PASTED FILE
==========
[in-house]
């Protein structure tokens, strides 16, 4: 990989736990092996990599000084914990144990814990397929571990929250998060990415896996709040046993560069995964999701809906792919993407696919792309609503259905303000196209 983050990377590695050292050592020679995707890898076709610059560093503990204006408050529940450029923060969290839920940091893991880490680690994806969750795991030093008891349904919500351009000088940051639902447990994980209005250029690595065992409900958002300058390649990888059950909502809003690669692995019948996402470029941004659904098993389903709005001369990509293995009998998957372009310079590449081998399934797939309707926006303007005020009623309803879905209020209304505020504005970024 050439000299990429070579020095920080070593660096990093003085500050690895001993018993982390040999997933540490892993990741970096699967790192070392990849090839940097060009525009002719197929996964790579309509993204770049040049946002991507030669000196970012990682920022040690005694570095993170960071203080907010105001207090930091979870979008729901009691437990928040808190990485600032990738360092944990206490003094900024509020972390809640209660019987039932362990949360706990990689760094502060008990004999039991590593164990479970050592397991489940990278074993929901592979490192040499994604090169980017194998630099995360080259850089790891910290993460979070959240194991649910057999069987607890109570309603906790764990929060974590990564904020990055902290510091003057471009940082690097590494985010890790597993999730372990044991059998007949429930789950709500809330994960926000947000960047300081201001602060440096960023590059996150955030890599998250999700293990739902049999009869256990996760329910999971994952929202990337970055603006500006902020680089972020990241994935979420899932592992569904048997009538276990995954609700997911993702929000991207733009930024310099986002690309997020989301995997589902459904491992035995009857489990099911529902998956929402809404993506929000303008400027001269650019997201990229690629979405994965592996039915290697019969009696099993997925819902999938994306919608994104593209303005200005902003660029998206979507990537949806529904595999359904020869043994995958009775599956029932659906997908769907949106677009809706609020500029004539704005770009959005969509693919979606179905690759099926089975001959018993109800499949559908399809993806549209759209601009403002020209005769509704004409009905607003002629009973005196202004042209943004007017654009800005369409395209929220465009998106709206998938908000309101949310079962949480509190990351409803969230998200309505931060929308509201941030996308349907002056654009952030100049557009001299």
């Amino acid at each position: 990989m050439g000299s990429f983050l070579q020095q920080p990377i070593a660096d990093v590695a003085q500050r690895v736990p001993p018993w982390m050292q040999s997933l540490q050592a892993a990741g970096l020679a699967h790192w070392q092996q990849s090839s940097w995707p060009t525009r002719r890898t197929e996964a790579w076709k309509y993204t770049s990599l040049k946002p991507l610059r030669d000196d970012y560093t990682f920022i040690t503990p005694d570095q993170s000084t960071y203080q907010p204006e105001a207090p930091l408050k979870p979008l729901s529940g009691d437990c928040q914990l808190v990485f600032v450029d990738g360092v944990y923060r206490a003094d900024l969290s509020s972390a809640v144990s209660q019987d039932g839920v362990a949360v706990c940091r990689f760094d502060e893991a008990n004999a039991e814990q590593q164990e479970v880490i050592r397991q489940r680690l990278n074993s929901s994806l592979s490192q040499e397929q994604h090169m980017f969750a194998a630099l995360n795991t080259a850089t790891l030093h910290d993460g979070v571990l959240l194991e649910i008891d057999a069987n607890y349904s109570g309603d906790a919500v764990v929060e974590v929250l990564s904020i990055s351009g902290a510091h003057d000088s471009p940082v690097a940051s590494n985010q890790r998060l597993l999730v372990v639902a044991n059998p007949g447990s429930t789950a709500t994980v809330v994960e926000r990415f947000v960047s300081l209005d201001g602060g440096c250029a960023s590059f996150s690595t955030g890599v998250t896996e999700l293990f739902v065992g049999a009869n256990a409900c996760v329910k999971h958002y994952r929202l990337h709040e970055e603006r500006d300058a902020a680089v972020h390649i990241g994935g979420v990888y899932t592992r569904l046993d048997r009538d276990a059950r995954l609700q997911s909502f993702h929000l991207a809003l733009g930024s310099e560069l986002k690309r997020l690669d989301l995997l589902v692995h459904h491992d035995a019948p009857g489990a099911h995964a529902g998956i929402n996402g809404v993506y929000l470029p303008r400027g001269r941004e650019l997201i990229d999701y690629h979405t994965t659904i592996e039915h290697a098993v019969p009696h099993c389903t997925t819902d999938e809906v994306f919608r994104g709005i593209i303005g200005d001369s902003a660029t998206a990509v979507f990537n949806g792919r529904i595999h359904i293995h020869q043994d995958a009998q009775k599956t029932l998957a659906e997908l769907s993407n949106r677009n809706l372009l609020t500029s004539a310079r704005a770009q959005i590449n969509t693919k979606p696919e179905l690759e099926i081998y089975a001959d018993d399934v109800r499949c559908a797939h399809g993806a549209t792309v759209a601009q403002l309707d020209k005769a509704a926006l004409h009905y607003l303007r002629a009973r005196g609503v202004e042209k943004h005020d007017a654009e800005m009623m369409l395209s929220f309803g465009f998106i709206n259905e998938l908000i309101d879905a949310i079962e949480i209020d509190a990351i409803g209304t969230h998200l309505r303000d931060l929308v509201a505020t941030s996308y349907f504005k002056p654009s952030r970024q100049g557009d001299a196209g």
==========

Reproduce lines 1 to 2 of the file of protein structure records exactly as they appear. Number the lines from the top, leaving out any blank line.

[in-house]
């Protein structure tokens, strides 16, 4: 990989736990092996990599000084914990144990814990397929571990929250998060990415896996709040046993560069995964999701809906792919993407696919792309609503259905303000196209 983050990377590695050292050592020679995707890898076709610059560093503990204006408050529940450029923060969290839920940091893991880490680690994806969750795991030093008891349904919500351009000088940051639902447990994980209005250029690595065992409900958002300058390649990888059950909502809003690669692995019948996402470029941004659904098993389903709005001369990509293995009998998957372009310079590449081998399934797939309707926006303007005020009623309803879905209020209304505020504005970024 050439000299990429070579020095920080070593660096990093003085500050690895001993018993982390040999997933540490892993990741970096699967790192070392990849090839940097060009525009002719197929996964790579309509993204770049040049946002991507030669000196970012990682920022040690005694570095993170960071203080907010105001207090930091979870979008729901009691437990928040808190990485600032990738360092944990206490003094900024509020972390809640209660019987039932362990949360706990990689760094502060008990004999039991590593164990479970050592397991489940990278074993929901592979490192040499994604090169980017194998630099995360080259850089790891910290993460979070959240194991649910057999069987607890109570309603906790764990929060974590990564904020990055902290510091003057471009940082690097590494985010890790597993999730372990044991059998007949429930789950709500809330994960926000947000960047300081201001602060440096960023590059996150955030890599998250999700293990739902049999009869256990996760329910999971994952929202990337970055603006500006902020680089972020990241994935979420899932592992569904048997009538276990995954609700997911993702929000991207733009930024310099986002690309997020989301995997589902459904491992035995009857489990099911529902998956929402809404993506929000303008400027001269650019997201990229690629979405994965592996039915290697019969009696099993997925819902999938994306919608994104593209303005200005902003660029998206979507990537949806529904595999359904020869043994995958009775599956029932659906997908769907949106677009809706609020500029004539704005770009959005969509693919979606179905690759099926089975001959018993109800499949559908399809993806549209759209601009403002020209005769509704004409009905607003002629009973005196202004042209943004007017654009800005369409395209929220465009998106709206998938908000309101949310079962949480509190990351409803969230998200309505931060929308509201941030996308349907002056654009952030100049557009001299």